Mountain bike photography is a hazardous occupation, especially with expensive cameras. I’ve ruined plenty of good camera gear over the years due to lazy and haphazard packing on the trail. Basically everything that’s bad for a camera — dirt, moisture, vibration, and impact — is par for the mountain bike course. Last year I purchased a new camera and lens, and with the investment I vowed to get serious about protecting my baby. The Peak Design Everyday Backpack ($259, available at Moosejaw) came highly recommended.
The Everyday Backpack is designed to carry pretty much anything securely, particularly photo gear and expensive electronics. Starting at the outside, the pack is wrapped in a DWR-coated nylon shell, and there’s also a waterproof bottom liner which should protect precious cargo from rear wheel spray. The zippers are robust and while they don’t appear to be fully waterproof, they are well fortified along the sides. The top flap provides plenty of overlap and is sloped to keep unexpected rain at bay. As an added bonus, Peak Design says the nylon shell is made from 100% recycled materials.
All of the panels that make up the backpack are padded and stiff, allowing the bag to keep its shape, even empty. There are two open side pouches for carrying a small water bottle, quick-access snacks, or a slim tripod. The thick, leather carry strap at the top feels like it’ll last a hundred years, and there are equally thick nylon-wrapped straps on both sides making it easy to grab the pack no matter how it sits.
Now, let’s talk access. The top flap attaches using a unique hook and bar system with an industrial look and feel. The bars are set at various intervals allowing the top to be cinched down tight for various load sizes. I’m not sure how practical the design is, but it sure looks and feels good. There’s also a zippered, padded pouch at the top of the pack for sliding a laptop inside. On a hike I used this spot for a couple of trail maintenance hand tools and I couldn’t even feel them on my back through the padding.
In addition to the traditional top opening, both the left and right sides zip open, making it easy to access gear without unloading the whole pack. Three dividers are included and each velcros into place. I adjusted the lower divider to snugly fit my big camera so it doesn’t rattle around inside the pack. The zippered left and right access panels have their own smaller zippered pouches perfect for storing tools, batteries, or lens covers. Each panel also includes a sleeve for additional storage.
It’s clear this pack was designed to look good in addition to providing functionality. Included straps for hauling additional gear like a tripod or bulky jacket outside the pack are hidden inside the side pockets and front panel for a neat, clean look when not in use.
The shoulder straps are similarly padded and wrapped like the rest of the pack and feature embedded magnets to keep them attached to the back of the pack when not in use. There’s a sternum strap that can be adjusted between three vertical positions and uses a metal clip that’s quick and easy to affix. Peak Design offers a hip belt (sold separately) that easily slides into place and is meant to further stabilize the pack for active use.
On the trail
I’m sure some mountain bike photographers will disagree with me, but over the years I’ve decided that photo-heavy days and hard riding days should remain separate. (That’s probably why some MTB photogs are big e-bike fans.) When I’m riding hard, my photos (and my gear!) end up suffering, and vice versa.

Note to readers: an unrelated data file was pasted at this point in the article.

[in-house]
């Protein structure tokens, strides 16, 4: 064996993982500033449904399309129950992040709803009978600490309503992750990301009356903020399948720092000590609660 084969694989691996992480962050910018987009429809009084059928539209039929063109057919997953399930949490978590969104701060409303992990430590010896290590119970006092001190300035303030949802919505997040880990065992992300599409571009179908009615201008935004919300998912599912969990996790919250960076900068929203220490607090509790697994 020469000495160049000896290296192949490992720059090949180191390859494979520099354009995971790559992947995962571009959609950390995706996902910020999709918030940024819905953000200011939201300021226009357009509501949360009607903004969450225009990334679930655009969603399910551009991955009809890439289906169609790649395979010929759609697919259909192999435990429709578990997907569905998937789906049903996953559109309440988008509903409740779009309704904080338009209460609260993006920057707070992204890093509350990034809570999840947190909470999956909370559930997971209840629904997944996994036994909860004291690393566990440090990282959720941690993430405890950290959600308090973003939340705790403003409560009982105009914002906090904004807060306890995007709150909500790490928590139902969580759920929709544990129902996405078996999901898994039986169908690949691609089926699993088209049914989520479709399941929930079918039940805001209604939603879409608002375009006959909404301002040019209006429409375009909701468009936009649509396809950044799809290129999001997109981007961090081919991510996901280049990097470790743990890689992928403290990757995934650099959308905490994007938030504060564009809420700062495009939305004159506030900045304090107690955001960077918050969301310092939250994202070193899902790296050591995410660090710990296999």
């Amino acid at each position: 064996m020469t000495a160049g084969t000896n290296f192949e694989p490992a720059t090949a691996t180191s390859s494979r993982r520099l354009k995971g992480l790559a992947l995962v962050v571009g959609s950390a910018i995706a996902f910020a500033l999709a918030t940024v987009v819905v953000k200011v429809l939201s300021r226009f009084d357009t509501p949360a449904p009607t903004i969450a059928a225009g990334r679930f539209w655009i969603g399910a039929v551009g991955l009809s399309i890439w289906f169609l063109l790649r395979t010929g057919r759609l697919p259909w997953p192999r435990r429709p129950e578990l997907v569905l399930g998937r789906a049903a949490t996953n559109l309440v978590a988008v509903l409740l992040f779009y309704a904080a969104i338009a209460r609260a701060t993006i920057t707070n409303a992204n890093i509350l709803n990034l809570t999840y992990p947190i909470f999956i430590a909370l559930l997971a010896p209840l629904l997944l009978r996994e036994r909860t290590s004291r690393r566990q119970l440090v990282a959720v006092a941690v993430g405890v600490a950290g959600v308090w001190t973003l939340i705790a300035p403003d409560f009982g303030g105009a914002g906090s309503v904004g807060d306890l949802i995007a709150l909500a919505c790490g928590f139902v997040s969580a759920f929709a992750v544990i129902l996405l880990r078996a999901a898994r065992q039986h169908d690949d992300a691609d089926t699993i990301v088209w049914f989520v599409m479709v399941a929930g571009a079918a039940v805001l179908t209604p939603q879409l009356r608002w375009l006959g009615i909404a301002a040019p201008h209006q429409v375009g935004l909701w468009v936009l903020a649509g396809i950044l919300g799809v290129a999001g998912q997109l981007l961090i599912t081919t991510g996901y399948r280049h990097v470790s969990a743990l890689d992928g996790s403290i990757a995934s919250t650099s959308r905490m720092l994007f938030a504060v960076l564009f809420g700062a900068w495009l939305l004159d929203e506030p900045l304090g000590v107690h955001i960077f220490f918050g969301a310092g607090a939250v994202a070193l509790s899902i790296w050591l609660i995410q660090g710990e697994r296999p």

The Peak Design Everyday Backpack isn’t a bike-specific pack so it’s not something I would take for an all day ride, but for dedicated photo shoots a few miles into the woods it’s great. Everything is organized and easily accessible so I can quickly grab my camera and start snapping. Despite its rigid shape, the pack is fairly comfortable and stable, even fully loaded. The 20L version I tested is actually the perfect size for carrying a six-pack of beer in addition to a big camera and lens. After riding and shooting singletrack on a recent photo mission, I stopped by the local brewery and carried home not one but two six packs of beer in addition to my camera equipment.
Over time my last DSLR camera and lenses ended up getting damaged from dust and dirt on the trail, and I suspect the lenses also suffered from being rattled around for miles on end. So far I feel much better about the protection the Everyday Backpack offers; the zippers appear to be well sealed, and the dividers keep the camera off the bottom of the pack where crud and duff tend to accumulate. By setting the dividers at just the right heights, the camera doesn’t bounce around either.
For riding trails with the Everyday Backpack, the hip belt is hugely helpful, especially with a heavy load. The waist offers just enough padding and is wide enough that there aren’t any uncomfortable pressure points. I can confirm the pack works just as well, if not better, for hiking, and is a good choice for all-day, foot-powered missions.
One drawback to all of this robust protection is the weight of the pack: 4.4lbs. not including the hip belt. Of course my camera and main lens alone weigh three and a half pounds, so once it’s loaded, the weight of the pack itself becomes less relevant. Or does it? Riding with a full photo pack is a lot of work, and for me any amount of weight savings is welcome. But would shaving half a pound be worth the tradeoff in protection? If I’m honest, probably not. Riding hard and photo-ing hard will have to remain separate endeavors.
For me, the 20L offers plenty of storage capacity for most shoots. For bigger projects involving more equipment, I would probably want another photographer anyway — let them can carry the extra gear. Peak Design does offer a 30L version of the Everyday Backpack for even more haulage but fully loaded I would definitely want to pair it with an e-bike.